With­in the con­fines of the style of our show, I tried to get some hints of Kir­by in there. Because, why not?

Update – Feb­ru­ary 28, 2018: It’s fun­ny how things work. Aaron Couch, Heat Vision Edi­tor for The Hol­ly­wood Reporter, did an inter­view with Lar­ry Hous­ton about Black Pan­ther and the X‑Men car­toon. Lar­ry point­ed him here to my site, and Aaron want­ed to ask me a ques­tion or two also. The end result wound up part of this arti­cle. Thanks again for your inter­est, Aaron!

Kirby 100, Part 4

This is the fourth and final install­ment in my cel­e­bra­tion of Jack Kir­by’s 100th birth­day this month. Which hap­pens to be today!

Like most of the oth­ers I’ve post­ed, today’s draw­ing came my way years back as a pho­to­copy of Kir­by’s pen­cils, from a sketch­book orig­i­nal­ly done for his wife Roz. It was lat­er repro­duced and pub­lished in book form as Jack Kir­by’s Heroes and Vil­lains. Like the oth­ers I’ve post­ed, this was a draw­ing that looked to me like it might be fun to take a crack at ink­ing it. So I did. And recent­ly col­ored it up for post­ing here.

This char­ac­ter (Ser­si) comes from a com­ic called The Eter­nals, which was one of a hand­ful of titles Kir­by pro­duced dur­ing his last stint at Mar­vel in the mid- to late-’70s. The seeds of this com­ic seem to have come from a very pop­u­lar book around this time by Erich von Däniken, enti­tled Char­i­ots of the Gods?. The book con­jec­tured that alien astro­nauts had vis­it­ed our world in the dis­tant past, and were mis­tak­en­ly thought by us to be gods. It’s easy to see how an idea like this could be fuel for Kir­by’s vivid imag­i­na­tion. Add to it Kir­by’s fas­ci­na­tion with myths and leg­ends, and he cooked up a very enter­tain­ing sce­nario from these ingre­di­ents.

Cer­tain sto­ries from Eter­nals still stand out in my mind. The saga of Karkas and the Reject, for exam­ple, which sub­vert­ed the usu­al assump­tions read­ers made about new char­ac­ters based on first impres­sions. Or “The Rus­sians are Com­ing!” in #11, or “The Astro­nauts!” in #13. Even in this lat­er stage of his career, Kir­by still had the goods.

If you caught onto the fact that each of my “Kir­by 100” posts has been in chrono­log­i­cal order of when the char­ac­ter first appeared, give your­self a gold star!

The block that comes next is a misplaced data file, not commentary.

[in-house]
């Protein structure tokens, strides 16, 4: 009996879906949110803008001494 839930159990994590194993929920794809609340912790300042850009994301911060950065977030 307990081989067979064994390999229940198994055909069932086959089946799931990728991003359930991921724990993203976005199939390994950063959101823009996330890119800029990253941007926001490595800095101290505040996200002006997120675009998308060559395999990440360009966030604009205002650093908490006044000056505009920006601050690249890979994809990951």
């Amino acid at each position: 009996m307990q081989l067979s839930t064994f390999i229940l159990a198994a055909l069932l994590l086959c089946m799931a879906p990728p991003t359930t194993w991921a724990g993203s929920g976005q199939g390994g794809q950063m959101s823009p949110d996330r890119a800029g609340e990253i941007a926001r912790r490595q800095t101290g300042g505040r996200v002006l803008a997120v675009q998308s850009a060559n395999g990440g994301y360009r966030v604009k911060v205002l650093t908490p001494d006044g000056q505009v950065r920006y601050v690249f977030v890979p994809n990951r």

I men­tioned ear­li­er on that Kir­by’s work is very impor­tant to me. He was one of the ear­li­est com­ic book artists whose name and style impact­ed on me, and I was com­pelled to seek out his work. He may not nec­es­sar­i­ly have invent­ed all the “visu­al gram­mar” of draw­ing super­hero comics, but he cer­tain­ly per­fect­ed it! If an artist want­ed to do super­hero comics that had impact, it would have been a mis­take not to learn from Kir­by’s work.

Super­hero comics were not the only kind of mate­r­i­al he did, though. Kir­by worked in almost every genre of Amer­i­can comics, and brought the same inven­tive­ness and dynam­ic ener­gy to what­ev­er he did. He man­aged to cre­ate vital work in every decade, span­ning from the Gold­en Age of comics all the way up into the ’80s.

If for some rea­son you’re not famil­iar with Kir­by, do your­self a favor, and start delv­ing into the work of this tru­ly unique and impor­tant cre­ator! You are in for a treat!

Hap­py 100th, Mr. Kir­by! And a very heart­felt “thank you” for cre­at­ing so many great char­ac­ters and sto­ries that still live and inspire today. You were tru­ly one of a kind!

Kirby 100, Part 3

Wel­come back to anoth­er install­ment, cel­e­brat­ing Jack Kir­by’s 100th birth­day this month!

This time out is Thor. Again, the pen­cil draw­ing came my way years back in the form of a pho­to­copy, and I believe the orig­i­nal source was a sketch­book Jack did for his wife Roz, which ulti­mate­ly saw print as a book enti­tled Jack Kir­by’s Heroes and Vil­lains. It was yet anoth­er Kir­by draw­ing that caught my eye, and looked like it would be fun to try ink­ing. Fresh­ly col­ored for show­ing here.

When I first got to a point where I had suf­fi­cient funds to begin attempt­ing to col­lect more back issues of Kir­by’s Mar­vel work, I tend­ed to not seek out Jour­ney into Mys­tery (where Thor first appeared) or Thor issues. I just did­n’t like the inks as much as I did the inks over Kir­by on his oth­er strips. How­ev­er, as I read more about Kir­by’s work (and espe­cial­ly his Thor work), I real­ized that I was miss­ing out.

Kir­by’s Thor work is sig­nif­i­cant, because in it you see not only a bril­liant comics artist and sto­ry­teller doing a great job. You also see some­thing of Kir­by the man, and his inter­ests. Just as in Fan­tas­tic Four you can see Kir­by’s fas­ci­na­tion with the unknown, what’s out there, in Thor you see Kir­by’s fas­ci­na­tion with myth and leg­end (a touch­stone through­out his career). I feel that while all of Kir­by’s Mar­vel work is great, both Fan­tas­tic Four and Thor are the two main tent posts of his work dur­ing that peri­od which can’t be dis­re­gard­ed.

I tried in col­or­ing this to evoke the kind of col­or palette you see in those old Thor comics. It was fun!

Hap­py Kir­by 100! One more to go, if I can man­age it.